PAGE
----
Though the novelty of the system wore off, the trolleys became central to city dwellers’ lives. By 1907, ridership was at an all-time high, with more than three million rides taken annually. Eight years later, the city operated 43 streetcars. Passengers could travel by trolley as far as Weaverville and West Asheville.

Trouble ahead

A notice about the end of the line for Asheville’s streetcars appeared in a 1934 edition of the Asheville Citizen.

It was not always smooth sailing, however.

In 1894, car No. 1 began the steep descent to the depot. When the car began increasing in speed; the conductor braked, but rather than slow, the wheels began to slide. The car continued to accelerate until reaching a curve on Depot Street, first tilting onto two wheels, then toppling onto its side. Bystanders rushed to help passengers out of the car; a number of people were gravely injured, but none fatally. Other trolley accidents occurred over the years; including at least one head-on collision that killed a conductor.

Then, in 1913, the trolley system ceased operation for a week while conductors went on strike for better wages. According to the Marion Progress, when the trolley company brought in outside help to try to keep the trolleys running, 2,000 Asheville men gathered in protest and forced the strike-breakers to leave town. N.C.’s governor intervened, promising militia action if necessary. The following day the trolley company conceded to some of the worker’s demands; the minimum wage was raised by a penny – from 18 to 19 cents an hour. The trolleys began operating again. In 1926, workers again struck for better wages, again paralyzing the city for several days.

And, though the trolley system served everyone, it did not do so equally. Like the rest of Asheville, the streetcars were segregated. In a 1981 interview, Floyd Bixler McKissick, who was born in Asheville in 1922, described one of his earliest memories: “When I was about four, I ran ahead of my aunt to board an Asheville streetcar and join a group of white boys watching the conductor demonstrate how he operated the controls. The conductor shouted at me to get to the back of the streetcar where I belonged, and the boys took up the taunt. When my aunt reached the street car, the conductor upbraided her for not teaching me my place.”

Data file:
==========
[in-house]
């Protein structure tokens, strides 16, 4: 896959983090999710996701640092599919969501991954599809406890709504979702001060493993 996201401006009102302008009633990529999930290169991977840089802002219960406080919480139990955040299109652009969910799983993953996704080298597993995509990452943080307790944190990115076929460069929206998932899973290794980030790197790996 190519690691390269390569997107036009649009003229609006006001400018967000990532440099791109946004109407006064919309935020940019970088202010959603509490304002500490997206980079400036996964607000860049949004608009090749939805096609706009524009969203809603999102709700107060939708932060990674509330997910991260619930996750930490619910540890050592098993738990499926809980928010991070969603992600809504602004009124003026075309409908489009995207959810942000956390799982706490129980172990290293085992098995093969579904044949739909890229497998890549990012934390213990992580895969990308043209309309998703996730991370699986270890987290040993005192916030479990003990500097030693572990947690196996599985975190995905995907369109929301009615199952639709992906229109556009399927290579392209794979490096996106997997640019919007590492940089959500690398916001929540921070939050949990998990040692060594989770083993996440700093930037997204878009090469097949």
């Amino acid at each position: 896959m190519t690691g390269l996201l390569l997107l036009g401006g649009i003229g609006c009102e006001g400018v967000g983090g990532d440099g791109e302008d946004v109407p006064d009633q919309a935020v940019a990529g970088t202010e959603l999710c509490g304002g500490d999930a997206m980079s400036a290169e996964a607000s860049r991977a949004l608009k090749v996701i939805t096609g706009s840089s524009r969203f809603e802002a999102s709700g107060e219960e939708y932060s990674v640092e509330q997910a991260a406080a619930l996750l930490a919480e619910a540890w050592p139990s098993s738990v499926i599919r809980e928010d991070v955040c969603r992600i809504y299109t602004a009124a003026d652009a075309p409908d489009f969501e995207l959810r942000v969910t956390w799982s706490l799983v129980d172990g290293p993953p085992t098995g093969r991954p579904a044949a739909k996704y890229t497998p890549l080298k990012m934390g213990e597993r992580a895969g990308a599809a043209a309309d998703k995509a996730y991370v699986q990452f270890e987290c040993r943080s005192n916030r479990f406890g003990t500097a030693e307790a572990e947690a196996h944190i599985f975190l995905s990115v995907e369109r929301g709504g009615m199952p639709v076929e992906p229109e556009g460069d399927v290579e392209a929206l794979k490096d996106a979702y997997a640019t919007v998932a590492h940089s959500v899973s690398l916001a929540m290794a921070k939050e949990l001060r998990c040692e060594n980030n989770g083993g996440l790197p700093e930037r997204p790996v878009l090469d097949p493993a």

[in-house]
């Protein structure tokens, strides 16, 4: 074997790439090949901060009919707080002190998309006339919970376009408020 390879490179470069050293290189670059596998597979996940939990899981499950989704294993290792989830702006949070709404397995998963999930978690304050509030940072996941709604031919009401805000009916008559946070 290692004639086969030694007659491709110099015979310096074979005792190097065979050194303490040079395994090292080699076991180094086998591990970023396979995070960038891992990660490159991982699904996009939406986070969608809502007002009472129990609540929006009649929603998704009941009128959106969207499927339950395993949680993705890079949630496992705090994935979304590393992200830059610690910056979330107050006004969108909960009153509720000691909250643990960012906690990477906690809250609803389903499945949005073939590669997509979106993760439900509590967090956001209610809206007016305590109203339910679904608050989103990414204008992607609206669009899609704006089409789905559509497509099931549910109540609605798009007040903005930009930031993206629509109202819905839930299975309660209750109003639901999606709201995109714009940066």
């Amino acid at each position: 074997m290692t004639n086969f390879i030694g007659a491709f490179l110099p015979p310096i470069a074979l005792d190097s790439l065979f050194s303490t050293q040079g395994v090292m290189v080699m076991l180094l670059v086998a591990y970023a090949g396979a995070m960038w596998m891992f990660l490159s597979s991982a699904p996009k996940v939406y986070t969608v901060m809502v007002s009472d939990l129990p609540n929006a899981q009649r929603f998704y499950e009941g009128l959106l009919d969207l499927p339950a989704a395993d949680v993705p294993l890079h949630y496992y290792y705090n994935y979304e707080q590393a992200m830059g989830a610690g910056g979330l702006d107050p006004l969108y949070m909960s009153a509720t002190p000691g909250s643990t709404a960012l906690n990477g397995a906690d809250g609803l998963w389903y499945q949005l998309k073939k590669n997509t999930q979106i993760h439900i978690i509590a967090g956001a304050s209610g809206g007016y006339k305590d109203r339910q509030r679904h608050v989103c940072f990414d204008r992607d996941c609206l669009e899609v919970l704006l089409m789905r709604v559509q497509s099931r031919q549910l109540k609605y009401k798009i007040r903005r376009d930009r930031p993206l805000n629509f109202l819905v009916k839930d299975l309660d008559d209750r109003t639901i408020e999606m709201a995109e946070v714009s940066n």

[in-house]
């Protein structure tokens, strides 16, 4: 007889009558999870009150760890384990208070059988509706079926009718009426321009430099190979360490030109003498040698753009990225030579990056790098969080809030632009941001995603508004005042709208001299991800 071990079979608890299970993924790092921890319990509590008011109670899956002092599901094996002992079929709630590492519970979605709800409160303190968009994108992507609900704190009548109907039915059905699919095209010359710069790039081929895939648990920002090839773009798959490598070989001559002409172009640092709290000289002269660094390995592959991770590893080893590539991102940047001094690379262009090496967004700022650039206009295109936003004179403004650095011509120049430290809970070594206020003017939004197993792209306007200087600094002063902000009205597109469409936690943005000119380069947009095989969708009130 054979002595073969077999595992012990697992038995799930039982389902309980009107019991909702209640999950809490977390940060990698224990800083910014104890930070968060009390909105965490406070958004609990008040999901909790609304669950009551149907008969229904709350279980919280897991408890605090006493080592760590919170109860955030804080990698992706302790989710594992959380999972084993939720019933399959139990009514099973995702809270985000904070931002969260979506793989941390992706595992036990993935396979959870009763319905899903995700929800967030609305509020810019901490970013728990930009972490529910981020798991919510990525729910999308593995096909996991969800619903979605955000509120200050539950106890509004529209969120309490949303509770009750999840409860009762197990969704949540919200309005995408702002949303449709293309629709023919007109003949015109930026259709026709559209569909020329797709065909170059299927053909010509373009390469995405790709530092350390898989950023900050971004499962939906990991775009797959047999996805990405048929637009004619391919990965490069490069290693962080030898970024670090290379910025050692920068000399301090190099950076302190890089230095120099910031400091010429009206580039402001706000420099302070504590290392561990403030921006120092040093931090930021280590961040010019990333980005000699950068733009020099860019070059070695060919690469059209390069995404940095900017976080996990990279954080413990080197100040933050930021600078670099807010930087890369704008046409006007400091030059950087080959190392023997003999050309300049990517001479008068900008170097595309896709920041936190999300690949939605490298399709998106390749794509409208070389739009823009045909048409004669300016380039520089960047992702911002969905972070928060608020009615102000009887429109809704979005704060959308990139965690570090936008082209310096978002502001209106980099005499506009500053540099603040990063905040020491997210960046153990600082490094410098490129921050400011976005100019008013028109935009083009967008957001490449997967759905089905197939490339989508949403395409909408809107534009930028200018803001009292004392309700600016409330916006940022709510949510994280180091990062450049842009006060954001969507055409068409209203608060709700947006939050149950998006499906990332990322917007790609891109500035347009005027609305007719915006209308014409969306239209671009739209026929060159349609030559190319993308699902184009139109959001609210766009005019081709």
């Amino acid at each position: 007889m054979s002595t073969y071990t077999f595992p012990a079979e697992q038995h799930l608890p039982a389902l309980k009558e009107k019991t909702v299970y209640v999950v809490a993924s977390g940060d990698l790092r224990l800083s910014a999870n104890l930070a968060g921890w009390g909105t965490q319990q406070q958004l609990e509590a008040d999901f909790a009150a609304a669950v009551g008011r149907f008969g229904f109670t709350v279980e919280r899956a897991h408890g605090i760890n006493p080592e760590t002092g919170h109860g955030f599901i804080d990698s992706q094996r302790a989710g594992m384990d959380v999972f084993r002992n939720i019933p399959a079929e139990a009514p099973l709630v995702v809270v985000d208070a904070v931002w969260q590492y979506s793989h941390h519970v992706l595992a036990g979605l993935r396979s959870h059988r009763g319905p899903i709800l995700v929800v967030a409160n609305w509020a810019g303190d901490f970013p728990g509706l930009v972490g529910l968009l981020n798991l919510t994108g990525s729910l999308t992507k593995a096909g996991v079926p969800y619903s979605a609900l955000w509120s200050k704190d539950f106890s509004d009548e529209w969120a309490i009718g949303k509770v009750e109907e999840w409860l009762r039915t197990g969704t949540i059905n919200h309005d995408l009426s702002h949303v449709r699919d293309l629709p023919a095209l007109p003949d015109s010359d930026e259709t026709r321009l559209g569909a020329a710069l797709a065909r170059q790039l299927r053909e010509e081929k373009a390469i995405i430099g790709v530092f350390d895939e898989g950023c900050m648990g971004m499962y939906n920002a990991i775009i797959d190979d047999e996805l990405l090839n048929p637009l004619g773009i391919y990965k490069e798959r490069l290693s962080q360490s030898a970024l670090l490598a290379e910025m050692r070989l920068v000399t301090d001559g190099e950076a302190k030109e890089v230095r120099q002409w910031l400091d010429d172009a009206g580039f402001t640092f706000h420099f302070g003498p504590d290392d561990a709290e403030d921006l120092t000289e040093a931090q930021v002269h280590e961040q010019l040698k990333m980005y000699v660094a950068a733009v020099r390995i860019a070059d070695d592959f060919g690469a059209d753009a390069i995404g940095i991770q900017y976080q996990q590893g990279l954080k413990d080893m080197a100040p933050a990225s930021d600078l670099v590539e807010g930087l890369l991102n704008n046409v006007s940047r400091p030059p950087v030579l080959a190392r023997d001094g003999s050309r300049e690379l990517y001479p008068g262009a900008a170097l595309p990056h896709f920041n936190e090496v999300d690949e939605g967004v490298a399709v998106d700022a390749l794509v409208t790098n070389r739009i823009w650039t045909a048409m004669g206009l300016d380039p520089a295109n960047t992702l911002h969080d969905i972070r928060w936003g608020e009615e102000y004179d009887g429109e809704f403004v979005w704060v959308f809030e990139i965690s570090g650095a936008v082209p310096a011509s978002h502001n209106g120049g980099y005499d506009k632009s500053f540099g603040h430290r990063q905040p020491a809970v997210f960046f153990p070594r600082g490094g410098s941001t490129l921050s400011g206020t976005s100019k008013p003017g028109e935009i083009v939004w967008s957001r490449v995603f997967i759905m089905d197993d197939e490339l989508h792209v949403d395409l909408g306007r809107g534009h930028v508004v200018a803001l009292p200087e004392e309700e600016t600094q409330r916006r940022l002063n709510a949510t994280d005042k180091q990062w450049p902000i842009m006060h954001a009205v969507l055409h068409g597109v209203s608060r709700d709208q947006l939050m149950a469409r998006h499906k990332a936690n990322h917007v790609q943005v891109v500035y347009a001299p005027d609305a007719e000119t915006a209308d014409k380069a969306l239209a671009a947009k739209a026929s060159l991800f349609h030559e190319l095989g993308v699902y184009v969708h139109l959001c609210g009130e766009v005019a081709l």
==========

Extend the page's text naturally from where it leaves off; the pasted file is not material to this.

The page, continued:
A postcard for a streetcar camp

End of the line
Eventually, as buses and personal automobiles became more popular and more affordable, the ridership on Asheville’s trolleys declined; and the system quickly became obsolete. Like those first trolley rides in 1889, Asheville’s last trolley rides on Sept. 7, 1934 were held with a similar sense of ceremony. Fares were waived; any donations were gathered to support the fight against polio.

The Sept. 7, 1934, edition of the Asheville Citizen ran a photo of the Asheville streetcar’s last day of operation.

The Asheville Citizen wrote of the trolleys’ final run, “Although the general motif was gay, there was an undercurrent of sadness among many of the passengers at the passing of the familiar streetcars which had served the city so long.”

Asheville’s streetcar tracks were paved over and then removed in 1942 to provide metal for the war effort. As for the streetcars themselves, many were repurposed. Several went on to become cabins at Fortune’s Street Car Tourist Camp on Hendersonville Road, which operated at least throughout the mid-1930s. And, for more than 50 years, two of the retired cars were used for storage at Steve’s Cleaners in Spindale.

A story about the streetcars’ return to Asheville appeared in the Aug. 24, 1989, edition of the Asheville Times.

Then, in 1989 – 100 years after Asheville’s first trolleys began their routes – a group raised more than $20,000 to purchase the trolleys and bring them back to Asheville. The rusty trolleys were placed in Pack Square for public viewing before being stored for renovation and repair.

Today, a restored car built in 1927 – Car 119 – occasionally still takes passengers on the Craggy Mountain Line in North Asheville.

Read at Asheville Citizen Times

Anne Chesky is the executive director of the Asheville Museum of History.